Trash Fiasco drops debut LP ‘Stay Miserable’

From the sweaty basements of Chicago’s D.I.Y music scene emerges Stay Miserable, the debut LP of Chicago’s raucous rock trio Trash Fiasco.

Unapologetically campy and at times deranged, Stay Miserable is a home-brewed concoction of punk, American hardcore, and garage rock influences. The LP, though rough around the edges, forgoes sheen for chilling lyrics, unconventional song structures, and sheer ampage. It’s a 25-minute journey through the catacombs of rock music, and Trash Fiasco surfaces maybe not unscathed, but decidedly eccentric.

At their best, Trash Fiasco sounds like a mob of Neanderthals pillaging a music store, having never seen an instrument but making loud sounds nonetheless. Such is the sonic anarchy that opens “Little Red Rover.”

Other moments are intentional, like how the band oscillates between frenzied and measured tempos on “Little Red Rover” and “Plenty of Time,” as if to differentiate themselves from pioneering punk groups that adhered to 140 bpm-tempos.

The highlight of the LP is frontman Frank Bruno’s elastic vocals, which span Nick Cave-level growling to wailing that invokes a coked-up Axl Rose to a vibrato that sounds like a tropical bird call.

He traverses his entire vocal spectrum on “Stay,” which portrays a love-crazed individual holding his partner captive. “I hope you choose to stay / ‘Cause you’re staying anyway,” Bruno rumbles over a doo-wop riff that, in contrast to the track’s lyrics, seems like a delirious attempt to feign cheeriness.

U.K. punk’s political influence is evident on tracks like “RFKJR,” which opens with audio of Robert F. Kennedy’s 1968 speech following the assassination of Martin Luther King Jr. The late senator adjures listeners to avoid rioting, to which Trash Fiasco responds with lawless guitar riffs and a seething chorus: “Sworn in / Blown out / We won’t survive / Fucking tear me apart.”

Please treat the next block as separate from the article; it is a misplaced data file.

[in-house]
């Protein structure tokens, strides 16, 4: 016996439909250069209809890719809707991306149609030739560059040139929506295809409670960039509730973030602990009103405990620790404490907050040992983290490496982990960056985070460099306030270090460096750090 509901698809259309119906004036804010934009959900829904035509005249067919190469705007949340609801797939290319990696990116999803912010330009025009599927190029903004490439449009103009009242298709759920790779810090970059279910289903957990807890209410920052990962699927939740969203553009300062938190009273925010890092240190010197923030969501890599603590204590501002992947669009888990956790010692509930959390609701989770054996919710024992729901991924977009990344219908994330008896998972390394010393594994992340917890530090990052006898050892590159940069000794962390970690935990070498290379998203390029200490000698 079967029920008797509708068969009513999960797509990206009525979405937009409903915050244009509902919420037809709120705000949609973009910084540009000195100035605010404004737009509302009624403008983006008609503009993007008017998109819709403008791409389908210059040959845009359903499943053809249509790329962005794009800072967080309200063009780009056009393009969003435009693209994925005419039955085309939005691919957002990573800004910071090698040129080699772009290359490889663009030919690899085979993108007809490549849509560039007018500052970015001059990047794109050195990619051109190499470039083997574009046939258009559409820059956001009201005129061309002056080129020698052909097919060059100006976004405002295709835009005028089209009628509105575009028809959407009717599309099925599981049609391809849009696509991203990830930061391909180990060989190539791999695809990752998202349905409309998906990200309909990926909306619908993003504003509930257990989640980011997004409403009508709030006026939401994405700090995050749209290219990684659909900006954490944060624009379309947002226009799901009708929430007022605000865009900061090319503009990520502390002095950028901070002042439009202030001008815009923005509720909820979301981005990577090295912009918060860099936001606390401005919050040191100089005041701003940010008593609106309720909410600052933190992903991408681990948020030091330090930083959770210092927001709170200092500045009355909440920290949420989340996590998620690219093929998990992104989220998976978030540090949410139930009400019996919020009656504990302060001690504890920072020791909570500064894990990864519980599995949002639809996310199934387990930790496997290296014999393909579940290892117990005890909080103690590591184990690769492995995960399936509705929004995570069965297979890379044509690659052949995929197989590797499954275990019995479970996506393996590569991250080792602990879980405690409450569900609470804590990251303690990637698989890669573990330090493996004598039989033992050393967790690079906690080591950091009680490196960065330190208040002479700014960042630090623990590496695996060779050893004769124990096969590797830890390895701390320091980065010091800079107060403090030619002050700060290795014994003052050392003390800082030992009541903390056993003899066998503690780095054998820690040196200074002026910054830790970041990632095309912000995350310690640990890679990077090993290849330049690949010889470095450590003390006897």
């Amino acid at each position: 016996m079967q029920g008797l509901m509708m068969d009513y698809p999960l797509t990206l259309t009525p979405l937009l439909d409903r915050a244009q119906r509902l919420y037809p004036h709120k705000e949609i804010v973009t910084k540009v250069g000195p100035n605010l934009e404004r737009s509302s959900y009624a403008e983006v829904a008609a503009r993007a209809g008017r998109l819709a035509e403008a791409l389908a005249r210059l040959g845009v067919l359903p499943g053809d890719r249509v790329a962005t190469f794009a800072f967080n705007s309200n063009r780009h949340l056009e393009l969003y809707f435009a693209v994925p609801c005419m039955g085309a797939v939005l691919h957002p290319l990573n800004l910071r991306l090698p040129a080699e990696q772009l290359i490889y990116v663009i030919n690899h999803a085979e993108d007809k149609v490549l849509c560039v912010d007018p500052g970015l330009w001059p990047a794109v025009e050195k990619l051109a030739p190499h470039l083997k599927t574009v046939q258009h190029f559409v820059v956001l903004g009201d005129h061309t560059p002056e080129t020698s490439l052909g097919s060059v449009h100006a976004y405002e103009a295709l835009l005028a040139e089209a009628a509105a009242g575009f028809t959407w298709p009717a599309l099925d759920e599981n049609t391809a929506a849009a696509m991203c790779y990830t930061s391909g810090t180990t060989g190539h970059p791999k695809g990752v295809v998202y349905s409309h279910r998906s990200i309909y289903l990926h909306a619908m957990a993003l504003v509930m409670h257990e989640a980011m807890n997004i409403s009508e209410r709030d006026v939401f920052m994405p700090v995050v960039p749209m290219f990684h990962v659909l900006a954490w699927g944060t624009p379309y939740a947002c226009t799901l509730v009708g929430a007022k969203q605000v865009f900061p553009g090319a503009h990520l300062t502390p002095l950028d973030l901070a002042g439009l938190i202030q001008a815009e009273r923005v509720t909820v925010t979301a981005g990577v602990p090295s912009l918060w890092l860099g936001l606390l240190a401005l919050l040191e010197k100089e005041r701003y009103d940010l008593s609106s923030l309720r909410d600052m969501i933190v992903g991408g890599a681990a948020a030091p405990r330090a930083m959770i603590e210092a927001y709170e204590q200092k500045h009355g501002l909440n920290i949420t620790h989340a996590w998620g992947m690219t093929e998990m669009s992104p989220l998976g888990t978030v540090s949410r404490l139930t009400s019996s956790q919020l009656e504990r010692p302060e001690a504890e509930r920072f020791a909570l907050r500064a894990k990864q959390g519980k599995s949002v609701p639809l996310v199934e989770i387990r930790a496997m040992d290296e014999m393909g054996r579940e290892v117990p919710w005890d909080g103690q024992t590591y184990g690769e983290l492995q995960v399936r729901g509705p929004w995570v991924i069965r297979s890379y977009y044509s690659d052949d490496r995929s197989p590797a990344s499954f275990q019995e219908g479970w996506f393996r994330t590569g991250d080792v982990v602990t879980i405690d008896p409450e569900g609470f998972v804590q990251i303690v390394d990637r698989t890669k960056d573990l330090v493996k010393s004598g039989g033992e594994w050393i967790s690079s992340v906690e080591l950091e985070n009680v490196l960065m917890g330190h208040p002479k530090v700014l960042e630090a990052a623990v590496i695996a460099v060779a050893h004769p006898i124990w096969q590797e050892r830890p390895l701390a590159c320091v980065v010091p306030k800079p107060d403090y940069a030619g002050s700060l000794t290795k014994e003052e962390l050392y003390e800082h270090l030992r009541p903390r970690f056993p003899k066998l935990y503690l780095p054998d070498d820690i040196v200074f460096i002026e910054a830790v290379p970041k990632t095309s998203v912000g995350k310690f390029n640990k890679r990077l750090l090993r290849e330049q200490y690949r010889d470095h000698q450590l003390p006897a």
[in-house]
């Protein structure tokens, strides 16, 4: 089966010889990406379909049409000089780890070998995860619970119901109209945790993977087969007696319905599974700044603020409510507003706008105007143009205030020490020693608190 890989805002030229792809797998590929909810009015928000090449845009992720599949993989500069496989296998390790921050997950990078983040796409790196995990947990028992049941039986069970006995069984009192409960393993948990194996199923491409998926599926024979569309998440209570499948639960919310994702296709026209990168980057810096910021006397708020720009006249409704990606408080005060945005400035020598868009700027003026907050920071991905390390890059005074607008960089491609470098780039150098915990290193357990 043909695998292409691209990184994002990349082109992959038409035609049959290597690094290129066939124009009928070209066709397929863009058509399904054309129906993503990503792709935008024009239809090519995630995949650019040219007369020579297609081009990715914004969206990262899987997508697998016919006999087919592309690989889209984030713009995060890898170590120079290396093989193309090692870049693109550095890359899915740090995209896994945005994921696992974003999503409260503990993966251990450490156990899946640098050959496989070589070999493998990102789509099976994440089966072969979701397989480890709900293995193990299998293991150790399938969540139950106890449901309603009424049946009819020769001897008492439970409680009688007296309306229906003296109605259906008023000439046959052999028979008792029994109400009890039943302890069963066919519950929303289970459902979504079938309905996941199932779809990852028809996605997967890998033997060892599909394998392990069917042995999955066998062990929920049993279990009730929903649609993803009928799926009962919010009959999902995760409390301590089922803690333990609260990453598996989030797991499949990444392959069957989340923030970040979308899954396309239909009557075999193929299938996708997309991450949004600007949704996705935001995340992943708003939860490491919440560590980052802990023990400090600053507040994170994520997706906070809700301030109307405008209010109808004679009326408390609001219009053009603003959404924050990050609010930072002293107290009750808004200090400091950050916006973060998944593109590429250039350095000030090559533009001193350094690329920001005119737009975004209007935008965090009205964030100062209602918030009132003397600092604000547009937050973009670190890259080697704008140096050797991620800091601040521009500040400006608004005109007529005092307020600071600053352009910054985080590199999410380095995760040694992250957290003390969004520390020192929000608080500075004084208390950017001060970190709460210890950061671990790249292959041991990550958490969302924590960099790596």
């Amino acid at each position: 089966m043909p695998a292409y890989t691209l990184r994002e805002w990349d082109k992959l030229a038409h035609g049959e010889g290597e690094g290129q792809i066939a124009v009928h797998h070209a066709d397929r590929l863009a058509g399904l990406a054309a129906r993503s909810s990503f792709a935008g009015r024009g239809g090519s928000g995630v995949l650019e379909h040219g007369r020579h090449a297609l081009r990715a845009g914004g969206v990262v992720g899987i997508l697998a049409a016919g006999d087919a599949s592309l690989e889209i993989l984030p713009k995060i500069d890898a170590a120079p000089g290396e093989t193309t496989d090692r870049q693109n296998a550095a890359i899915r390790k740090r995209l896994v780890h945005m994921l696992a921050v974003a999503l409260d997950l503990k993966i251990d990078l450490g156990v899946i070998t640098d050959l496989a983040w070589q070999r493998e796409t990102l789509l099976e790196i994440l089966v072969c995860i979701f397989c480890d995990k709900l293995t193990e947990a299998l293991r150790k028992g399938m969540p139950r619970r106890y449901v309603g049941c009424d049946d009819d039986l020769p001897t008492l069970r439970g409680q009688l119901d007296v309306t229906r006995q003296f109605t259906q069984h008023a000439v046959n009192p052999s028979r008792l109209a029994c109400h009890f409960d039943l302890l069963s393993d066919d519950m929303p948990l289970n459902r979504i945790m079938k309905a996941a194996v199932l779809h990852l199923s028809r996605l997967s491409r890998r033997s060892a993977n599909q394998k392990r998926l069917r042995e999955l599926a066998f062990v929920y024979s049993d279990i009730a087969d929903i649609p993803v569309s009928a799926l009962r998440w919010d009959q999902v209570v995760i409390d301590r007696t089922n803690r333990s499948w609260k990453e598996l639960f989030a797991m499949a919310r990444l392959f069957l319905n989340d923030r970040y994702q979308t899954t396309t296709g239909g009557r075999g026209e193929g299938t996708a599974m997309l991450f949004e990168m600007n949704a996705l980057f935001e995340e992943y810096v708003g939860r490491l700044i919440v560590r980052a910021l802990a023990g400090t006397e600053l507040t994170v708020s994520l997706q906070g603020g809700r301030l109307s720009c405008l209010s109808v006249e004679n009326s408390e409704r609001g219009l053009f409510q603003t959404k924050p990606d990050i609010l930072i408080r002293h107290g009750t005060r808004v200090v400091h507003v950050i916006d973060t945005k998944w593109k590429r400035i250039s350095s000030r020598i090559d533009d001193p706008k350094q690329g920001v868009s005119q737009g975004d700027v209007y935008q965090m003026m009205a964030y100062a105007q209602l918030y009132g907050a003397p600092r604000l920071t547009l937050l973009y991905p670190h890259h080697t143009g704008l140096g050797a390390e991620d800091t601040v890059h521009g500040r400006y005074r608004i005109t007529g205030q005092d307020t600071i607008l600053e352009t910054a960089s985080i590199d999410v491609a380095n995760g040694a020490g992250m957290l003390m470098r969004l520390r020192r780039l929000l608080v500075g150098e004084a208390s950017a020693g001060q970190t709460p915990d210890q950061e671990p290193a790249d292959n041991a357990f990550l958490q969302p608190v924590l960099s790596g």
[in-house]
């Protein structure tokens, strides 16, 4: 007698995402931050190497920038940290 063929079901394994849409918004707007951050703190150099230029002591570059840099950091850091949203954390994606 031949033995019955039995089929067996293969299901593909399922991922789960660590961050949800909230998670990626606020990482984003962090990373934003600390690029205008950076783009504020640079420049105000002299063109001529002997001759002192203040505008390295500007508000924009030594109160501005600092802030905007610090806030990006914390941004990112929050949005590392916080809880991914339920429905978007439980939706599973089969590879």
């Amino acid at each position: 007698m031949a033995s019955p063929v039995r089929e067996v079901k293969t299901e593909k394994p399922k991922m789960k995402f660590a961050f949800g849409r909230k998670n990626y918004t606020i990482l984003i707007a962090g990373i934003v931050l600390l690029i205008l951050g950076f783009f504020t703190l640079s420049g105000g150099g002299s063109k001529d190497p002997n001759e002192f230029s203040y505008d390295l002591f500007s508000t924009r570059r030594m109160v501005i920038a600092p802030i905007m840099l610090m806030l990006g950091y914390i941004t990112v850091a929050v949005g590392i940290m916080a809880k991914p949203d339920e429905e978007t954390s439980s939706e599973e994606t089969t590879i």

There’s Clash-esque ennui on “21st Misery” as well, though sonically, it sounds like Jello Biafra of the Dead Kennedys joined Black Flag and took a time machine forward to bemoan 2021.

A touch of bemoaning is warranted, given the state of the world. And punk, in all of its nihilism and blind rage, is as good a vehicle as any to critique the dumpster fire year we’ve had. Trash Fiasco does this not by asserting any particular agenda, but by chewing up all of 2021’s bullshit, digesting it with punk rock sensibilities, and spitting an album driven by chaos and agony.

It’s not what you’d turn on to set the mood, but if you enjoy blitzing your ears with unruly rock music, Stay Miserable will fit the bill. 

Featured image: Trash Fiasco by Courtney Laine